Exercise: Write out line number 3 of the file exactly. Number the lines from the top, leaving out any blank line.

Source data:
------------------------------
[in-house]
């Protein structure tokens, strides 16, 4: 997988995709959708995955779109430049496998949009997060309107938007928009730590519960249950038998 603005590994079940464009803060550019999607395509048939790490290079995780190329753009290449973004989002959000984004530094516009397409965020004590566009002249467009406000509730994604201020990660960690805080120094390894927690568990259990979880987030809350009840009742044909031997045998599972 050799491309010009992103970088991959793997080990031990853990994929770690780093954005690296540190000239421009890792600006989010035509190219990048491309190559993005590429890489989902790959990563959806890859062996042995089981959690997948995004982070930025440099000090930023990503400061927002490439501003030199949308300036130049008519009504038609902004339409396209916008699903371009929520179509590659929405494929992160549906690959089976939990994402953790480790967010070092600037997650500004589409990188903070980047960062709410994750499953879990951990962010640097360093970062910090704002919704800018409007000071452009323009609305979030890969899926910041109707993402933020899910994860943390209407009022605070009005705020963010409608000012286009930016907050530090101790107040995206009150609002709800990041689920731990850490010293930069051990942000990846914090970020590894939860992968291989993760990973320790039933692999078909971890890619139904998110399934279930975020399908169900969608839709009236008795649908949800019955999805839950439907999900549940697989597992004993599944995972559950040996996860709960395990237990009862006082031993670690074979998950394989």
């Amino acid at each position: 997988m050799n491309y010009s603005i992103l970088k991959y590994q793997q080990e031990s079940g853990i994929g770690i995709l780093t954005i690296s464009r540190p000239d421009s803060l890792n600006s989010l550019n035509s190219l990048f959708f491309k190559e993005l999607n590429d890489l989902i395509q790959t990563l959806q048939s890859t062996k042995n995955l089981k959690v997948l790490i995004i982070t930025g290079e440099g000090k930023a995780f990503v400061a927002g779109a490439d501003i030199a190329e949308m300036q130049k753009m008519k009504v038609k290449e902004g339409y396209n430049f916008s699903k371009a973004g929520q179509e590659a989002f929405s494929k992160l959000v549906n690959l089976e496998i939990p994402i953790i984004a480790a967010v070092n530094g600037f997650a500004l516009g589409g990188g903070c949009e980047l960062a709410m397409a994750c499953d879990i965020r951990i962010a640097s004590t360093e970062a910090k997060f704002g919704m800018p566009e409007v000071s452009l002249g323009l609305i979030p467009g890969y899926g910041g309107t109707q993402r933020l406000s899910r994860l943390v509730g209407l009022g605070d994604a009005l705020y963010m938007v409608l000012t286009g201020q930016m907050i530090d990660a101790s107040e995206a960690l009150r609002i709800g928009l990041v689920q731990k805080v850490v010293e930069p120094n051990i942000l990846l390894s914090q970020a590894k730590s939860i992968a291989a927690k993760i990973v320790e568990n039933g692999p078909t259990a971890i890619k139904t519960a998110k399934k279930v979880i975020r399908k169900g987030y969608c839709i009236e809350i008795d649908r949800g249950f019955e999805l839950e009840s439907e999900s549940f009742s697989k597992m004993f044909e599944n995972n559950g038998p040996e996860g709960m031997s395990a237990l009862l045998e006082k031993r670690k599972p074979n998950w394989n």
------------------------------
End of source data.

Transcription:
């Amino acid at each position: 997988m050799n491309y010009s603005i992103l970088k991959y590994q793997q080990e031990s079940g853990i994929g770690i995709l780093t954005i690296s464009r540190p000239d421009s803060l890792n600006s989010l550019n035509s190219l990048f959708f491309k190559e993005l999607n590429d890489l989902i395509q790959t990563l959806q048939s890859t062996k042995n995955l089981k959690v997948l790490i995004i982070t930025g290079e440099g000090k930023a995780f990503v400061a927002g779109a490439d501003i030199a190329e949308m300036q130049k753009m008519k009504v038609k290449e902004g339409y396209n430049f916008s699903k371009a973004g929520q179509e590659a989002f929405s494929k992160l959000v549906n690959l089976e496998i939990p994402i953790i984004a480790a967010v070092n530094g600037f997650a500004l516009g589409g990188g903070c949009e980047l960062a709410m397409a994750c499953d879990i965020r951990i962010a640097s004590t360093e970062a910090k997060f704002g919704m800018p566009e409007v000071s452009l002249g323009l609305i979030p467009g890969y899926g910041g309107t109707q993402r933020l406000s899910r994860l943390v509730g209407l009022g605070d994604a009005l705020y963010m938007v409608l000012t286009g201020q930016m907050i530090d990660a101790s107040e995206a960690l009150r609002i709800g928009l990041v689920q731990k805080v850490v010293e930069p120094n051990i942000l990846l390894s914090q970020a590894k730590s939860i992968a291989a927690k993760i990973v320790e568990n039933g692999p078909t259990a971890i890619k139904t519960a998110k399934k279930v979880i975020r399908k169900g987030y969608c839709i009236e809350i008795d649908r949800g249950f019955e999805l839950e009840s439907e999900s549940f009742s697989k597992m004993f044909e599944n995972n559950g038998p040996e996860g709960m031997s395990a237990l009862l045998e006082k031993r670690k599972p074979n998950w394989n």